I applied online and the process took 3 months - interviewed at Aflac.
Interview Details – Phone call to set up an interview. Did initial interview with a department manager who asked the typical behavioral or situational type questions. Did a second interview with department supervisor; same type of questions.
Interview Question – All the "describe a time when..." questions Answer Question
Negotiation Details – What were you able to negotiate? What advice would you give others considering an offer?
I applied online and the process took 1+ week - interviewed at Aflac in November 2011.
Interview Details – The hiring and interview process was as expected. They did a thorough job of assessing skills, experience and how well of a 'fit' you might be. Aflac HR personnel were very professional and quick to respond. A+.
I applied in-person and the process took 2 weeks - interviewed at Aflac in April 2010.
Interview Details – The initial communication was an email from Human Resources advising application was accepted and being reviewed. Approximately one week later, I received an email for a scheduled interview. After the interview, I received a job offer about two weeks later.
Negotiation Details – No. Do not take the first thing offered. If you feel you are worth more, do not accept anything less and take into consideration if your status changes from non-exempt to exempt, because dollar/hour can increase/decrease according to # of hours required to work.
I applied online and the process took 2+ weeks - interviewed at Aflac in March 2009.
Interview Details –
The first step was a phone interview with company HR. It was a standard behavioral interview. I was asked about my skill sets, incidents where I encountered 'unethical' dilemmas, salary history, and willingness to relocate.
The next step was an online math/logic thinking test that lasted about 75 minutes.
Then the hiring manager called me for a phone interview. She went into details about what the job would entail and what her expectations of the new hire were.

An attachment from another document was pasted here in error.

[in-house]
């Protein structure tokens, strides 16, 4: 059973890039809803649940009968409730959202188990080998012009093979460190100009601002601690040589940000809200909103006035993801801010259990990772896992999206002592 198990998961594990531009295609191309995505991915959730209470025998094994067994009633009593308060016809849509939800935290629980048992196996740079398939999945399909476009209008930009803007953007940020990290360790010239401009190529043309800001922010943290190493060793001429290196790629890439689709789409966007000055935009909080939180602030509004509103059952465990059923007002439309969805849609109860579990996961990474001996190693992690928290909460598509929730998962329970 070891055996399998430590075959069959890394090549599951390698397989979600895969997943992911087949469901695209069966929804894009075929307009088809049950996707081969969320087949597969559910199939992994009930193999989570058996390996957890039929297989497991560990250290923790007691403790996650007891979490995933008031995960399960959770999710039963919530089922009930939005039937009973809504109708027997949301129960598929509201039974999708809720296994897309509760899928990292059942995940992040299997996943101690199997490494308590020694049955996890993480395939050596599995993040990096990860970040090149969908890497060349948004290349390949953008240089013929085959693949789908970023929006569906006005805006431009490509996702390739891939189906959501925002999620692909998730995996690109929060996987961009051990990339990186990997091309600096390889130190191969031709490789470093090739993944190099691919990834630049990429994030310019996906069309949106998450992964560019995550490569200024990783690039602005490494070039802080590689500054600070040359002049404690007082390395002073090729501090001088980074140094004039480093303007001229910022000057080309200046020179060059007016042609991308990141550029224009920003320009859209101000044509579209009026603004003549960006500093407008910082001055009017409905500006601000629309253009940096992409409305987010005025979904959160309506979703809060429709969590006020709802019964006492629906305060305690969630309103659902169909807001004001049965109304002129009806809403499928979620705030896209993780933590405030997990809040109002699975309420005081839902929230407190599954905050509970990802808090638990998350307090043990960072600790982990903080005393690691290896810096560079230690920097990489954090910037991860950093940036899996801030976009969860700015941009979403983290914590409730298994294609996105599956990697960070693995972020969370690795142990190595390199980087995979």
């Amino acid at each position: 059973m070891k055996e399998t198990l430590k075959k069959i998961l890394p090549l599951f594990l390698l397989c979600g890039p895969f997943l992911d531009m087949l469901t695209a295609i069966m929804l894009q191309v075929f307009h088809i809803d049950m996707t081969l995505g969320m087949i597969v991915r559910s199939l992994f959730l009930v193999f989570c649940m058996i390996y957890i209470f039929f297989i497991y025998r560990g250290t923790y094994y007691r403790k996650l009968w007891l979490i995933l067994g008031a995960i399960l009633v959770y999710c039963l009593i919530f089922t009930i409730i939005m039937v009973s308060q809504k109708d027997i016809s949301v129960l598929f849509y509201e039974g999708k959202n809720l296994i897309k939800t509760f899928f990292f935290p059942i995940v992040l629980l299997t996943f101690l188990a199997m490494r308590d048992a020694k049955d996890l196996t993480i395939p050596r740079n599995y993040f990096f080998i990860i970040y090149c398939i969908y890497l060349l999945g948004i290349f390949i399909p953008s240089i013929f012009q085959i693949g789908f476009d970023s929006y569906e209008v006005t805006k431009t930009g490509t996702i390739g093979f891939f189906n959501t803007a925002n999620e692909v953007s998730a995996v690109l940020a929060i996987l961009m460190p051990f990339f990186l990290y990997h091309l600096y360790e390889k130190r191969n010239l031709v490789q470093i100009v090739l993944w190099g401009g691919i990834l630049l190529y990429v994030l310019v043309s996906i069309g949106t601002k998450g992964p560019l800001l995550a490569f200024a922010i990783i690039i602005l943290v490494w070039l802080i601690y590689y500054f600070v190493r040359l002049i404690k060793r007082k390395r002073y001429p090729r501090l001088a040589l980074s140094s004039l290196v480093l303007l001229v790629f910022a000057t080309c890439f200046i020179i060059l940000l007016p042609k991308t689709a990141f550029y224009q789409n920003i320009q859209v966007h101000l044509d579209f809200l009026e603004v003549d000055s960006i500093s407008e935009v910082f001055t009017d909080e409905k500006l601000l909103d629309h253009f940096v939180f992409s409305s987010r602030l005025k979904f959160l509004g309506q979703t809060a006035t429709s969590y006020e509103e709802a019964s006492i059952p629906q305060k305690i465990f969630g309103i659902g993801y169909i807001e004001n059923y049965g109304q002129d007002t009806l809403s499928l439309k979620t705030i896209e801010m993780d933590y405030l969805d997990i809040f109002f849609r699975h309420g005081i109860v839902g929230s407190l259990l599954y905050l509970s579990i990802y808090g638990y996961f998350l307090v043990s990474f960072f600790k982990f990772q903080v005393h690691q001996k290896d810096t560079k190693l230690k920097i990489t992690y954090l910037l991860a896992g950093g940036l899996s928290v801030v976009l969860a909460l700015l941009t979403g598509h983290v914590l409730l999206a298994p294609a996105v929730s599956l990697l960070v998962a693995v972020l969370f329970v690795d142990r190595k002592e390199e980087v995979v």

The final round was on-site intervew. It was at Aflac's Paul Amos campus. It was a sprawling, newish building located at north Columbus near an industrial park area. There was an on-site day-care center. Employees there seemed happy. People were dressed rather casually. I was led into the Executive Wing of the main building. My first round was with a VP and one of her reports. This VP was the counterpart of the hiring manager. She seemed rather approachable and took an unstructured approach. We 'chatted' about my past job experience and she told me that the person who was in the position made some mistakes and was moved to another department of the company. Aflac is yet to have mass layoffs. My next round was with one girl and one guy that would've been my counterparts. Then came the hiring manager herself. I somehow sensed that the two of us did not click. She had a list of questions that were apparently obtained from HR and were all behavioral types of questions. For example: name one incident where you disagreed with someone and how you resolved the conflict. That lasted about 30 minutes. Finally came two junior members within the team. The first question they asked me was: do you consider yourself a people person? They also told me that this job could be stressful. Deadlines come often and sometimes there is very little lead time.
Although I felt overall the interviews went well, my interest in the company waned significantly on my drive from Atlanta, where I live, to Columbus, where the company HQ is. Initially I thought I could commute between the two towns or live in Columbus during the week and come home to my husband during weekends. It was during that 2-hr drive that I realized that a) the commute would kill me in no time; and b) there was no way that I could live in Columbus. I made no attempt to hide my desire to stay in Atlanta. After all, I telecommuted almost 100% for my last job. The hiring manager made it clear that she would need the person to be located in Columbus. A week later I got an email from their HR saying that although my resume was 'impressive', the hiring manager picked someone that was a better 'fit.' Although I never asked, I suspect my reluctance to relocate must've played a role in her decision.
Pros: You get comfortable making cold calls and presenting in front of higher-ups from other companies. – Full Review